A friend of mine is currently volunteering at an orphanage in Haiti for a few months (the second time she has done so). She linked to this incredibly powerful post by a couple volunteering in Haiti, about the unfathomable decisions some families face.

Image: source.

This article on seed starting is getting me excited about working on my garden this year. Even though it snowed today....

Listening to: Compassion and the true meaning of empathy: "Buddhist roshi Joan Halifax works with people at the last stage of life (in hospice and on death row). She shares what she's learned about compassion in the face of death and dying, and a deep insight into the nature of empathy."

Currently reading: Blood of Brothers: Life and War in Nicaragua by Stephen Kinzer, and, of course, a mystery: The Hypnotist by Lars Kepler.

Thinking of a good friend doing amazing work in Honduras, and all the other people working for justice in Central America: UN Special Rapporteur Margaret Sekaggya urges the Honduran Government to effectively protect human rights defenders.


Nicaragua -> Oregon

I'm back! So much to write, and to catch up on, but for now I'll just say that I had an incredible time in Nicaragua - I really couldn't have asked for a better month. I got back home around 1am on Saturday morning, so I very much still have one foot in Nicaragua and one foot here. Thanks so much to all of you who sent supportive messages while I was gone!

I'm very much in the midst of catching up on emails, work etc, but I'll get back to blogging ASAP. For now, here are a few of the books that had a huge impact on me while I was in Nicaragua:

- Nicaragua: Living In The Shadow Of The Eagle does the seemingly impossible by presenting centuries of Nicaraguan history in a very compact, readable, and politically aware format. An excellent introduction to Nicaragua, and the history of American involvement in Central America.

- The Jaguars Smile: Salman Rushdie spent 3 weeks in Nicaragua in the 80's and this is his account. It's not without flaws - he admits his own ignorance and biases, and even with an updated forward the book reads like a relic. But Rushdie quotes from a variety of excellent poems, had some good access to "important" people, and had a real appreciation for the artists of Nicaraguan. It's a quick read, and be sure to read the updated intro as well (which is now almost 10 years old and pretty out of date, but offers a glimpse of 90's Nicaragua).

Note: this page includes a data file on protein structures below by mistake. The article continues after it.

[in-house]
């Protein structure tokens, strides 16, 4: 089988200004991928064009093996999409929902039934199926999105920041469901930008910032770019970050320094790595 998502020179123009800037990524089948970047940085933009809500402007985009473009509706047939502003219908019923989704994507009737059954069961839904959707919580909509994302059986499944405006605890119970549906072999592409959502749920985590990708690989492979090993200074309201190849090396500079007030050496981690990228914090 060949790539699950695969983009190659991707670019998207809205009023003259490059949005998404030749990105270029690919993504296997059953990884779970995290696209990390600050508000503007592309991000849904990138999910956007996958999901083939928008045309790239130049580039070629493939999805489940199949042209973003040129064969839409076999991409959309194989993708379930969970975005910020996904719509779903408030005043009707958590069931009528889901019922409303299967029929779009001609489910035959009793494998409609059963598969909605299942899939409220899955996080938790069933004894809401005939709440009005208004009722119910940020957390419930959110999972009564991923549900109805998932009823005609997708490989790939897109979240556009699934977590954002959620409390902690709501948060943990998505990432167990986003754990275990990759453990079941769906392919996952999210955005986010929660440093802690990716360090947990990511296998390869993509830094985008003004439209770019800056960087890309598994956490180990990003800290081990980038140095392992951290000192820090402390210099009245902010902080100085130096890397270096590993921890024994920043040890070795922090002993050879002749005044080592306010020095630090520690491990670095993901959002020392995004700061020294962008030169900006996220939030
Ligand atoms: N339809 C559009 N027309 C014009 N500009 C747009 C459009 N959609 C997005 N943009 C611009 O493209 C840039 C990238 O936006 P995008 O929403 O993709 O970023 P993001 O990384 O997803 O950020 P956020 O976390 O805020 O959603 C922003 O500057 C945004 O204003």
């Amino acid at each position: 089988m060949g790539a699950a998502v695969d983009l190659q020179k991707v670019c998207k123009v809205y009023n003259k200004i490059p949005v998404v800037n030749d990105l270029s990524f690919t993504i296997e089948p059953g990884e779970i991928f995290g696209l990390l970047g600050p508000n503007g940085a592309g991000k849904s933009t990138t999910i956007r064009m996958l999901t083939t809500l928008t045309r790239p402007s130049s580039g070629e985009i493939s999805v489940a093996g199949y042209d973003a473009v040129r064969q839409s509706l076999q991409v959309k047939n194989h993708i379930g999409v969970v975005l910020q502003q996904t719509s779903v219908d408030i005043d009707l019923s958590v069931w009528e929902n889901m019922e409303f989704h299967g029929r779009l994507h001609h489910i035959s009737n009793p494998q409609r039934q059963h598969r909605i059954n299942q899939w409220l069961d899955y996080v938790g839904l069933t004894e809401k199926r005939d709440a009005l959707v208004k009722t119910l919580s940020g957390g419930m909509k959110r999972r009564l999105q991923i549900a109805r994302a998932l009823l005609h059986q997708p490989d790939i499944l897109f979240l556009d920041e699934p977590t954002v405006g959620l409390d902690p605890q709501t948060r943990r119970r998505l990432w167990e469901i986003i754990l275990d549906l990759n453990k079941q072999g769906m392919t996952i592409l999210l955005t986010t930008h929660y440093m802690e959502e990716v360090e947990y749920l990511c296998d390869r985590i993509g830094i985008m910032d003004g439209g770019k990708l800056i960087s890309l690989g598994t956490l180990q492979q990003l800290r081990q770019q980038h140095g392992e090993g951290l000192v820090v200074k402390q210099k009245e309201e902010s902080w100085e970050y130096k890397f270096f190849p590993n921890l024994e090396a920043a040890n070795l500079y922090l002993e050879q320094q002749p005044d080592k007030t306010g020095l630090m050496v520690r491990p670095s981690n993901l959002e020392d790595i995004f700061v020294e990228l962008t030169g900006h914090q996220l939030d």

- Nicaragua: Surviving The Legacy Of US Policy is an incredibly powerful collection of images and first person testimony about the devastating effects of the US-backed Contra. The authors photographed and interviewed Nicaraguans (including community members in Lagartillo, the village where I lived) in the 80's and again 20 years later - the result is both hard to put down and difficult to read.

- Finally, I most recently finished The Death Of Ben Linder: The Story Of A North American In Sandinista Nicaragua, one of the best books I've read in a while. Through an incredible amount of research and interviews, the author recreates the final years and days of the life of a young American who lived and worked in Nicaragua in the 80's, helping build and operate a hydroelectric plan in rural Nicaragua, before he was murdered by the Contras. The book is a vivid portrait of Nicaragua in the 80's as well as a powerful and affecting story of an American trying to live responsibly in the world, a young man struggling with his own idealism and desire for personal fulfillment and social change.

Oh, and two more: The Country Under My Skin is the autobiography of Giocondi Bella, a wonderful Nicaraguan poet. Hers is a very specific view of the revolution as experienced by a privileged woman living in Managua, choosing to fight with the Sandinistas. Eventually I got tired of hearing about her endless love affairs, but the book is worth a read for its first person account of the internal politics of the FSLN in the 80's. Finally, if you're able to find it, the Cooperativa Maria Zunilda Perez in London has published La Vida De Tina/Tina's Life Story, a powerful first person narrative of the life of Tina, a woman who lives in El Lagartillo and lost her husband and daughter in the contra attack.

In addition to these books, the snippets of poetry I've read have been an important part of my time in Nicaragua. The piece that has stayed with me the most is the following, a selection from "Epitaph For The Tomb of Aldofo Baez Bone," written by (Padre) Ernesto Cardenel:

they killed you and didn't say where they buried
your body, but since then the entire country has been
your tomb, and in every inch of Nicaragua where your body
isn't buried
you were reborn.

they thought they'd killed you with their order of
they thought they'd buried you
and all they had done was to bury a seed.